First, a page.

You may inadvertently be getting more than you bargained for when you put paprika in your chicken paprikash.
A new Food and Drug Administration report, "Pathogens and Filth in Spices," says that 12 percent of U.S. spice imports are contaminated with bug parts, rodent hairs and other ingredients more appropriate to a witches' brew than your mother's favorite recipe.
The FDA study also found that 7 percent of spice imports the inspectors examined were contaminated with salmonella. Salmonella are toxic bacteria that can trigger diarrhea, fever, and abdominal cramps.
The amount of "filth" the FDA found in imported spice was twice that found in other kinds of imported food. The report characterized this as a "systemic challenge."
The agency conducted the research to figure out what kind of risks the contamination poses to the American public and what the FDA can do to lower any kind of health risks.
There is good news, however, regardless of the ick factor. The study did find that only a tiny fraction of the American public has gotten sick from spices. In the 37 years of records examined, it found only 14 outbreaks worldwide associated with spices and seasonings, resulting in fewer than 2,000 human illnesses and 128 hospitalizations. The FDA characterized that as a "relatively small number of outbreaks" compared to other foodborne illness.
The FDA says the issue may be underreported. Patients often forget to list spices when they describe what they ate before they became sick. People also eat spices in such tiny quantities that there is less exposure to pathogens than with food which is eaten in larger servings.
"We would agree ready-to-eat spices should be clean and meet FDA standards and be pathogen-free," said Cheryl Deem, executive director of the American Spice Trade Association. "We did find it really interesting that the FDA said they were going to use this report to develop a plan to reduce illness, but if you look at the data we don't think that's a significant problem. That's a small number of illnesses."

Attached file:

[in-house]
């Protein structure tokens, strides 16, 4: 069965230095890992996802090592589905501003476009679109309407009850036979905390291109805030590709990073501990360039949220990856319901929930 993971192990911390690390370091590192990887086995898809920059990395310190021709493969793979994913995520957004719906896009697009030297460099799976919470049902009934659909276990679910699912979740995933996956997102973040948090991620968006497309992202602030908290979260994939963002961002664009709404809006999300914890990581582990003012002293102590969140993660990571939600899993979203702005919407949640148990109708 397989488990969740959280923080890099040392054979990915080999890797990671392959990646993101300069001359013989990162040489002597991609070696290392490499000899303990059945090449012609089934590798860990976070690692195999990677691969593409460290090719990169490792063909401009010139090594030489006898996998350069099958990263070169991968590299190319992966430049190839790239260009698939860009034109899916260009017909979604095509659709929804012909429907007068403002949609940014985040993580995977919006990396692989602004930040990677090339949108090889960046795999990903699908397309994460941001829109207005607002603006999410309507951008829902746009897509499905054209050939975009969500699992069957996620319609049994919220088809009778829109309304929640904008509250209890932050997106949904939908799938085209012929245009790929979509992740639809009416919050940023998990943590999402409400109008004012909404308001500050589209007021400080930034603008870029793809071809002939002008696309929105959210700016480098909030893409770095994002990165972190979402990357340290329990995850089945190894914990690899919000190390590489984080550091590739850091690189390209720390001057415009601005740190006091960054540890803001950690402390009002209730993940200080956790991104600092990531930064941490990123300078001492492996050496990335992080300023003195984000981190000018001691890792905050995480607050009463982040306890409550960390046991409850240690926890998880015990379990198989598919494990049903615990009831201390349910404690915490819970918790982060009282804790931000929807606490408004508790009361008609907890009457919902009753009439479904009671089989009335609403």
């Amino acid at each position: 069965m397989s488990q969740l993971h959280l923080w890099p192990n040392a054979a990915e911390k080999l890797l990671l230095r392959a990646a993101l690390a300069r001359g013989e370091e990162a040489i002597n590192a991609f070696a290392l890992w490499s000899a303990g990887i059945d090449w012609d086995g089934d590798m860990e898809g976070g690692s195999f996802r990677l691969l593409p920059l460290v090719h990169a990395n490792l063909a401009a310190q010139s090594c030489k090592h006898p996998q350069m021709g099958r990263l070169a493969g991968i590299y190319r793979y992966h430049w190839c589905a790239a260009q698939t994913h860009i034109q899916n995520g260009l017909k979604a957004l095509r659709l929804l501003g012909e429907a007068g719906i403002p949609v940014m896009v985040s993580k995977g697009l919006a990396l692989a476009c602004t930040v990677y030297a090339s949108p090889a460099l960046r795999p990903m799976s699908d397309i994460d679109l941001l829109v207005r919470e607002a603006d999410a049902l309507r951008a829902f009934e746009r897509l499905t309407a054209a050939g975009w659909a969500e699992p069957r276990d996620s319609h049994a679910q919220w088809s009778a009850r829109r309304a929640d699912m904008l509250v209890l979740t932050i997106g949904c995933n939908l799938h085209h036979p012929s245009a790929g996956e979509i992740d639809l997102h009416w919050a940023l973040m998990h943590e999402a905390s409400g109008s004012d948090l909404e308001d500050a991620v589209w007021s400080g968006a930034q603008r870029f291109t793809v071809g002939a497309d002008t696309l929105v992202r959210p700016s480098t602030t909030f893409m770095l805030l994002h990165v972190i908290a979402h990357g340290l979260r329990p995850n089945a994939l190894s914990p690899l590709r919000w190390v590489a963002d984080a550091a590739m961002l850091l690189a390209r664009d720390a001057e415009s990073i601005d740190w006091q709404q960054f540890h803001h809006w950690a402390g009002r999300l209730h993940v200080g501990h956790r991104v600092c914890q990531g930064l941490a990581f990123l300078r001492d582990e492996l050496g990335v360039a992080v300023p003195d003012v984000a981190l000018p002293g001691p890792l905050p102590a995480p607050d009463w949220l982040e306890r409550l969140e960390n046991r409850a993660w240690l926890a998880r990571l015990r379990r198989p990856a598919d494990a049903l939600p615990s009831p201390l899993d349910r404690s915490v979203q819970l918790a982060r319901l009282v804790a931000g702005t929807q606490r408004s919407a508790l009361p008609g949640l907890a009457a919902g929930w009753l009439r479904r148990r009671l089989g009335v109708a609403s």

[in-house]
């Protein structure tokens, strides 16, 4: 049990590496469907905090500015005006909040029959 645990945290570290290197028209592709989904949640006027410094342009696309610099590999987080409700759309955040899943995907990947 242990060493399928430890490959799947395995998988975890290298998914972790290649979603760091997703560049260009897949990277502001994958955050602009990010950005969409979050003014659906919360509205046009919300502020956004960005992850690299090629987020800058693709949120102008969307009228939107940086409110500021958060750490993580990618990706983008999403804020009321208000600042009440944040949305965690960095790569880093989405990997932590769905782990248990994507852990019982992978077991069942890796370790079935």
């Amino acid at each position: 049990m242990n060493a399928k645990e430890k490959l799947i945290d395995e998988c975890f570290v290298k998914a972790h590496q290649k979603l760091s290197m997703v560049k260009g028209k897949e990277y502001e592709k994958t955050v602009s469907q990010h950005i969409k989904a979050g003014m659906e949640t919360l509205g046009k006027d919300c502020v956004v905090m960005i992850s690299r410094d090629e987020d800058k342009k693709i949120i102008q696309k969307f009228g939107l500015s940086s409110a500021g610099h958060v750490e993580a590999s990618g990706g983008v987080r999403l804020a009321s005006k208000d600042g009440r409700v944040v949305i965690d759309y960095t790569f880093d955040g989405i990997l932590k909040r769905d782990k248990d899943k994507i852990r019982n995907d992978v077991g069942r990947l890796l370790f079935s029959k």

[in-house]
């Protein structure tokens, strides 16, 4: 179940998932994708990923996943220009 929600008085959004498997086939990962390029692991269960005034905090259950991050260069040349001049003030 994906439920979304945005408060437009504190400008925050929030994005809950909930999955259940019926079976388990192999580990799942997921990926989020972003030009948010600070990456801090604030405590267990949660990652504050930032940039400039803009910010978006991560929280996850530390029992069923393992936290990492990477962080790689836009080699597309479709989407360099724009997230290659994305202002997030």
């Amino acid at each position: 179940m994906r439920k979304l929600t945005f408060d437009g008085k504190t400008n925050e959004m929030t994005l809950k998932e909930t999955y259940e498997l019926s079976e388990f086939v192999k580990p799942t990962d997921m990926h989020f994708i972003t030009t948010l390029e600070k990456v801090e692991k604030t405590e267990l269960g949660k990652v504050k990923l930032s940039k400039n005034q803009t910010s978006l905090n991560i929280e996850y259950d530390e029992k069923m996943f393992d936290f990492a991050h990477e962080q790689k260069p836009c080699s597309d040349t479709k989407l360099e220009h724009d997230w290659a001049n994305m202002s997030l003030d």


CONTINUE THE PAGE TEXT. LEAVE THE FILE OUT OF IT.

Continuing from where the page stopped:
The report points out most of the contamination likely comes from what it describes as "poor storage practices."
Deem said it is not a big surprise the FDA would find some issues with spices that arrive in the United States in raw form. Tests did not distinguish between the ready-to-eat product that has been cleaned overseas or the raw product. Spice can come to the U.S. cleaned and bottled in another country, or in big sacks and containers that then go to a commercial facility, Deem said. At the facility the spice is cleaned in what's called a "microbial reduction process," in which the spice is cleaned several times to get rid of the sticks and stones and those scary-sounding bug parts.
Since most spices cannot be grown in the United States, much of the supply comes from countries like India and Mexico -- the two countries that have the highest rate of contamination.
Deem said much of the spice that comes into the U.S. comes through a complex supply chain. That's where contamination can enter, she said, starting with the small farmers who gather the crop, dry it and then often store it until they need the cash. It then goes to a collector where it is again stored until there is enough of a supply from local farmers. Only then is it shipped to a bigger facility for treatment.
"It goes through some very small hands before it gets to the first processing stage," Deem said.
The Spice Board of India is currently working directly with farmers to put additional safety practices in place and to lower the risk of contamination, the FDA said. The agency has provided some food safety training in India, as has the American Spice Trade Association.
The FDA says it has increased its inspections of spice facilities and will take further action to strengthen the spice safety net.